provided value by responding to the actual needs of the clients. The outward-focused

providers proved to be more successful than the inward-focused providers.


One prediction about business value for 2021


Clients and consumers of legal services are growing more focused on assessing value in terms of results and are less interested in paying for the process of getting the desired results. Results-oriented valuing is prevalent in other professions outside of legal services like coaching and consulting. The same people and companies who are clients for coaches and consultants are also consumers of legal services and are beginning to see the value in paying for results rather than paying for time or paying for volume. That trend will intensify in 2021 and beyond. Because consumers of legal services will be more focused on results in evaluating value, the role of requests for proposal and how

providers respond to those requests will be more prominent in 2021.


Mark Smolik, General Counsel & Compliance Officer, DHL Supply Chains Americas


One observation about business value from 2020


In 2020 those law departments that proactively adopted metrics to measure their own performance along with the performance of the firms they hire deepened the value they deliver to their organizations.


One prediction about business value for 2021


In 2021, I anticipate there will be significant focus among the legal industry on cyber security. Increasingly, data is considered to be "digital gold." Data needs to be protected from unauthorized access. Law departments will increasingly seek insight into how their law firms are protecting client data. There will also be a deeper focus on diversity and inclusion. Law departments will embrace the reality that you can't manage effectively what you don't measure. Metrics among law department leaders will become the new buzz words. Law departments will see significant cost savings and value driven opportunities in holding their law firms accountable to performance standards and fees paid will be tied to performance.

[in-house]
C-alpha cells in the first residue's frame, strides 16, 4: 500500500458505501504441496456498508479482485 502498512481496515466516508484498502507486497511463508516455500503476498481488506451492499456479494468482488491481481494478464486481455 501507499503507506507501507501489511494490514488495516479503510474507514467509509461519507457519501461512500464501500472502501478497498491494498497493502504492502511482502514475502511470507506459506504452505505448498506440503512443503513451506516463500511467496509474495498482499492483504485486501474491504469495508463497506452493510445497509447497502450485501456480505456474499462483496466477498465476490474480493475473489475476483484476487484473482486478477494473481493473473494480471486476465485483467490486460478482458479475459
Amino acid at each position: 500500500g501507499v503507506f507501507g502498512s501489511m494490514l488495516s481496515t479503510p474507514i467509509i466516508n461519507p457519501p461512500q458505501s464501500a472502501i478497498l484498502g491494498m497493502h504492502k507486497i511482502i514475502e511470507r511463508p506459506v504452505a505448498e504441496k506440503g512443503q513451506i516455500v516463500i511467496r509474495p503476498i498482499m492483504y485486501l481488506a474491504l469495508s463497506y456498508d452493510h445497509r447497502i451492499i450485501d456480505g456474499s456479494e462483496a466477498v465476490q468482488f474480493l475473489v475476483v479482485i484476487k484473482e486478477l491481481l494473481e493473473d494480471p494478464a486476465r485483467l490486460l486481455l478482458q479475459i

Martin Tully, Partner & Founder of Actuate Law LLC


One observation about business value from 2020


“Involuntary acceleration” and “forced innovation” were two terms prominent in 2020. Organizations of all types, legal in particular, were compelled to quickly pivot and adopt or advance technological measures that facilitated remote work and increased collaboration among distant teams. Over time, altered habits and better familiarity and comfort with these tools have fostered more efficient workflows and B2B an B2C interactions that will enhance value in the delivery of legal services for many years to come. Almost overnight, technological curiosities have become engrained best practices.


One prediction about business value for 2021


As collaboration and the leveraging of innovative technologies become more widespread at an accelerated pace, metrics for value in the delivery of legal services will focus more on measurable results than the component parts that made them possible. The lines between traditional and nontraditional legal service providers will continue to blur, and in doing so, they will increasingly adopt components of one another in combinations most appropriate to maximize efficient and cost-effective outcomes.